A large majority of organizations - some 90 percent - are vulnerable to insider security threats, and about half experienced an insider attack in the last 12 months, according to a new report from Crowd Research Partners.
The study, commissioned by Cybersecurity Insiders, an online community of information security professionals, is based on an survey of 472 cyber security professionals. It shows that the main enabling risk factors include too many users with excessive access privileges (cited by 37 percent), an increasing number of devices with access to sensitive data (36 percent), and the increasing complexity of IT (35 percent).
"Insider threats are often more damaging than attacks from malicious outsiders or malware,” said Holger Schulze, CEO and founder of Cybersecurity Insiders. “That’s because they are launched by trusted insiders - both malicious insiders and negligent insiders with privileged access to sensitive data and applications.”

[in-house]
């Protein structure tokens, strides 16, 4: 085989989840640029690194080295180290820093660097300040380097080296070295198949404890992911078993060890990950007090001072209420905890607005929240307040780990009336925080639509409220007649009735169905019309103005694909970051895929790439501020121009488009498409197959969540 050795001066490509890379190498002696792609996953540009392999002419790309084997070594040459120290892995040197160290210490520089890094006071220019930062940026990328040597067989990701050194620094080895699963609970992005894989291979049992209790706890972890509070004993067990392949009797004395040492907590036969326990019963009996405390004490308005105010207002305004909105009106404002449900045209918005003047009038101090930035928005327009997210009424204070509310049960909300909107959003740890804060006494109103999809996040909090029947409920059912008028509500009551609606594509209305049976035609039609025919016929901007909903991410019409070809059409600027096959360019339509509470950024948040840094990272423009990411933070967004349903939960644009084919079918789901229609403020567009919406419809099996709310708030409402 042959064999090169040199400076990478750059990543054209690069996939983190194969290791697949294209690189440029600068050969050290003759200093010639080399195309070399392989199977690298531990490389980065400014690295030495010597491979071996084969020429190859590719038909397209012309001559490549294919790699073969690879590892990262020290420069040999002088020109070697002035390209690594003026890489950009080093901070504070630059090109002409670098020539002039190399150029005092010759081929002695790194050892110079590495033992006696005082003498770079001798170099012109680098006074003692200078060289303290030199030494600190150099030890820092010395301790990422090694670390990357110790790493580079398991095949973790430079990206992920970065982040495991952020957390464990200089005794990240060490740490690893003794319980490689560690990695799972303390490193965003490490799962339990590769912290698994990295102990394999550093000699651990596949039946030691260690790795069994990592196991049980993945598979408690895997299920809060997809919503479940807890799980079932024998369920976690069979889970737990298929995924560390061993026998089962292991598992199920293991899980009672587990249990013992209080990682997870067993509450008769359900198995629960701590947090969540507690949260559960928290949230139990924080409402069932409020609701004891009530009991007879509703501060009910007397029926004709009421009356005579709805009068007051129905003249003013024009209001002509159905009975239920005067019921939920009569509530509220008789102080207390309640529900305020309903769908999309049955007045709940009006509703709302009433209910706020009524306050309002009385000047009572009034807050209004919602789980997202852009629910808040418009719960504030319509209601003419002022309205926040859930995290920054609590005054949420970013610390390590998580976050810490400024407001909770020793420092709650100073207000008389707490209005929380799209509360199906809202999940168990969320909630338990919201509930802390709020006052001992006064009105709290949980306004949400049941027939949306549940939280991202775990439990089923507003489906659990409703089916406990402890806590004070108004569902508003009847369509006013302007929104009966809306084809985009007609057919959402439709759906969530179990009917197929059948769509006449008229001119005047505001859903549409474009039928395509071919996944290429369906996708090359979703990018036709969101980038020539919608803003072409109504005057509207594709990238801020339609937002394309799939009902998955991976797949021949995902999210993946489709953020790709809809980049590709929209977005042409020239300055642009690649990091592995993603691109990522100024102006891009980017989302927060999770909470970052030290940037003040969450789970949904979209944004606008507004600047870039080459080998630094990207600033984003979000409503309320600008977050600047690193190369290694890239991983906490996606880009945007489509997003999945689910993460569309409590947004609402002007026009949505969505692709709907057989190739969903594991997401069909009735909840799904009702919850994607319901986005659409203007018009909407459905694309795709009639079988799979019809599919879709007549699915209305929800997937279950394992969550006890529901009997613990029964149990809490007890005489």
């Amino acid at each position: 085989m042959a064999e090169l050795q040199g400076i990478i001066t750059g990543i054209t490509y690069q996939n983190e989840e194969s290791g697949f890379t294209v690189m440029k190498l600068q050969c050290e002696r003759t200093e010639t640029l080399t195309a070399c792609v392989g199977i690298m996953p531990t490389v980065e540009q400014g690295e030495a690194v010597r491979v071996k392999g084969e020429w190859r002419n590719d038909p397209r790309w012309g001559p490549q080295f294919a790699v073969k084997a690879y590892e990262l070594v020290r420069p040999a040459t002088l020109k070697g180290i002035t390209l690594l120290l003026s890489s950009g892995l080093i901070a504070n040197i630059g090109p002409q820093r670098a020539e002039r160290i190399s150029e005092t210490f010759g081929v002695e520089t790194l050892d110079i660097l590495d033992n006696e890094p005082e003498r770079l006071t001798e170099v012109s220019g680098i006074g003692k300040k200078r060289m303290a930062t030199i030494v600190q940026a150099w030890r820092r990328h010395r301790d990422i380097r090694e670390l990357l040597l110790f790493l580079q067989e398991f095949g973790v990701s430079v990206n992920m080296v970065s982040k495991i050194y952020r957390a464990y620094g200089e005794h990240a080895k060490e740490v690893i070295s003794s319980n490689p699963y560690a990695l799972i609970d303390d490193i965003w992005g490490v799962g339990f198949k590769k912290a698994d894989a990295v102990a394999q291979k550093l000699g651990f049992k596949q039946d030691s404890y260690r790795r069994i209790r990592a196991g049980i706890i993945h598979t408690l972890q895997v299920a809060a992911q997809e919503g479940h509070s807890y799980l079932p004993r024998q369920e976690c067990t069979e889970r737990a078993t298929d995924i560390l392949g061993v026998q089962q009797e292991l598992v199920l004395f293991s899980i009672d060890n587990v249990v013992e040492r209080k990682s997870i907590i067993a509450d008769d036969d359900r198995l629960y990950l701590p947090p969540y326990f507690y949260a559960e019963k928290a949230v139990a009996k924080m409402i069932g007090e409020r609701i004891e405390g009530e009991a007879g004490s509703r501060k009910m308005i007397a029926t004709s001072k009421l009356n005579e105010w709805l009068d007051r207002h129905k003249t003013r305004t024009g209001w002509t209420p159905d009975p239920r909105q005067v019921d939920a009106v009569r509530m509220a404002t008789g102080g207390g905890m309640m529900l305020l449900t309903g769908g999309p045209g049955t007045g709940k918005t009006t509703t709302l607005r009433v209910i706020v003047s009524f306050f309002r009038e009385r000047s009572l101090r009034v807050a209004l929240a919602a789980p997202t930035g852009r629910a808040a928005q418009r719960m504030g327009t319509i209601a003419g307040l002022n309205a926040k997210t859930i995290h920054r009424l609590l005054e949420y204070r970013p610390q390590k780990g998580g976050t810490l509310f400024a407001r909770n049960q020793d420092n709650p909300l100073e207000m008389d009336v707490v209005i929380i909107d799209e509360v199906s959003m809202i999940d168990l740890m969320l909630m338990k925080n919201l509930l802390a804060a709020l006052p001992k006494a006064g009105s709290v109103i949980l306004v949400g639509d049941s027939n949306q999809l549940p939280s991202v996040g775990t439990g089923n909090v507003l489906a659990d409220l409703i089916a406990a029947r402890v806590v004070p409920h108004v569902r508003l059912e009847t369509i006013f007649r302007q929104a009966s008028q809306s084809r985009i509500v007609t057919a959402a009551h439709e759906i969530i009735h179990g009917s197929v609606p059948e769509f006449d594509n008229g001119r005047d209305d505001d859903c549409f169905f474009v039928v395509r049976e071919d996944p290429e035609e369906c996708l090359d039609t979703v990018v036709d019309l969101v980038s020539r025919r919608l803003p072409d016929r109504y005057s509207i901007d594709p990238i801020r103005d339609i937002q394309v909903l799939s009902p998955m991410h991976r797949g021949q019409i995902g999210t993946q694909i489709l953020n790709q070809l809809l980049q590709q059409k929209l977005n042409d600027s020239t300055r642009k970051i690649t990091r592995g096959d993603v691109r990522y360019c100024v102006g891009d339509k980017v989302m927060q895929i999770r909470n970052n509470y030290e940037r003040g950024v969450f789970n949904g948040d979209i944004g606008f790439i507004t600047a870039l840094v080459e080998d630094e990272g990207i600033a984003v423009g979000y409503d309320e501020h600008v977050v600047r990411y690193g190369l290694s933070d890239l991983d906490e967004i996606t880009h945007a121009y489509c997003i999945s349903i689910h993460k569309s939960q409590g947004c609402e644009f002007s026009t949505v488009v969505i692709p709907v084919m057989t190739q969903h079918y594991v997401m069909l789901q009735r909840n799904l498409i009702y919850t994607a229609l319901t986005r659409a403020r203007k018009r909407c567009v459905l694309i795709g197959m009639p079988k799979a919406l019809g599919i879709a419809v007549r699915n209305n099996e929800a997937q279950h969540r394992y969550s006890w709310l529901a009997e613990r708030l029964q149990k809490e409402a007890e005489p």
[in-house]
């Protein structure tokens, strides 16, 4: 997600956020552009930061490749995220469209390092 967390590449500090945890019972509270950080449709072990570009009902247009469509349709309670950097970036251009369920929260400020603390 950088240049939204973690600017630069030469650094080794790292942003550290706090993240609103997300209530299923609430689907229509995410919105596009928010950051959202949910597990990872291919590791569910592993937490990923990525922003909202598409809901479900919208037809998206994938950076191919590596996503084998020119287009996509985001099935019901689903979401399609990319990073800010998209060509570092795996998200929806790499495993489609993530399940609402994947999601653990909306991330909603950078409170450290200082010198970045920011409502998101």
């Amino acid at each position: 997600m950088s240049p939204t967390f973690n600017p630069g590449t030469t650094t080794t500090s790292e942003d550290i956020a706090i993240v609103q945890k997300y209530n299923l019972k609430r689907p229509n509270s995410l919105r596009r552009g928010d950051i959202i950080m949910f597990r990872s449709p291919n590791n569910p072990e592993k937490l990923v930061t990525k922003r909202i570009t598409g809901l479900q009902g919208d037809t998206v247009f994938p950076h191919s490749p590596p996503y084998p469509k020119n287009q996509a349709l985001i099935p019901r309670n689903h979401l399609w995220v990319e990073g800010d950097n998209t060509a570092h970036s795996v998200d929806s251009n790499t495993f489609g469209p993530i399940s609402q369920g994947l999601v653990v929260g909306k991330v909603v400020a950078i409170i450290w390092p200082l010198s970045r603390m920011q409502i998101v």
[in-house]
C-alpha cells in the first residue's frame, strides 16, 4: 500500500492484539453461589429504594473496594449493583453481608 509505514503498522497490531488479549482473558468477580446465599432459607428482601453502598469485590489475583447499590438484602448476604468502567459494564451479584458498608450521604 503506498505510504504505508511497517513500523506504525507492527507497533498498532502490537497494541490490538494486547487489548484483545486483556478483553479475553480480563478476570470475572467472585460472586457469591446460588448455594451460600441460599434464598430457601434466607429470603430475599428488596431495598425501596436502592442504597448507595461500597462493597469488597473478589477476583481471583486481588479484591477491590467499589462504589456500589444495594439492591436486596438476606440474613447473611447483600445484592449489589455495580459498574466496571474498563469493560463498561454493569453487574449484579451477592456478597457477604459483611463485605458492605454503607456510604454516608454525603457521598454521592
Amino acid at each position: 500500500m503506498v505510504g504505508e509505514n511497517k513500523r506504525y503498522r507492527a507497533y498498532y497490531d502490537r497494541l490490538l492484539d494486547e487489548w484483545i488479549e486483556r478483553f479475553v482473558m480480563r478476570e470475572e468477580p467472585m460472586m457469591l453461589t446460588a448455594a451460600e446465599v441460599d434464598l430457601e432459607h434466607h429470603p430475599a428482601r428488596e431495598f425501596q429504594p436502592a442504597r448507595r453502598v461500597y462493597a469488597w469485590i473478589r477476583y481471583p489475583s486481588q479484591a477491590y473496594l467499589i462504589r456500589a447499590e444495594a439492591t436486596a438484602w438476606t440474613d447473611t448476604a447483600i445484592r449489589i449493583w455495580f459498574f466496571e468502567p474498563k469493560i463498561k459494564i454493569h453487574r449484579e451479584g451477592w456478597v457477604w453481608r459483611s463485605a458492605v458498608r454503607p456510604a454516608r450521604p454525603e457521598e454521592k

Of those organizations surveyed, 53 percent confirmed insider attacks against their organization in the previous 12 months. Twenty-seven percent said insider attacks have become more frequent.
Organizations are shifting their focus to detection of insider threats (64 percent), followed by deterrence methods (58 percent), and analysis and post breach forensics (49 percent). The use of user behavior monitoring is accelerating; 88 percent of organizations deploy some method of monitoring users.
The most popular technologies to deter insider threats are data loss prevention, encryption, and identity and access management. To better detect active insider threats, companies deploy intrusion detection and prevention, log management and security incident and event management platforms.
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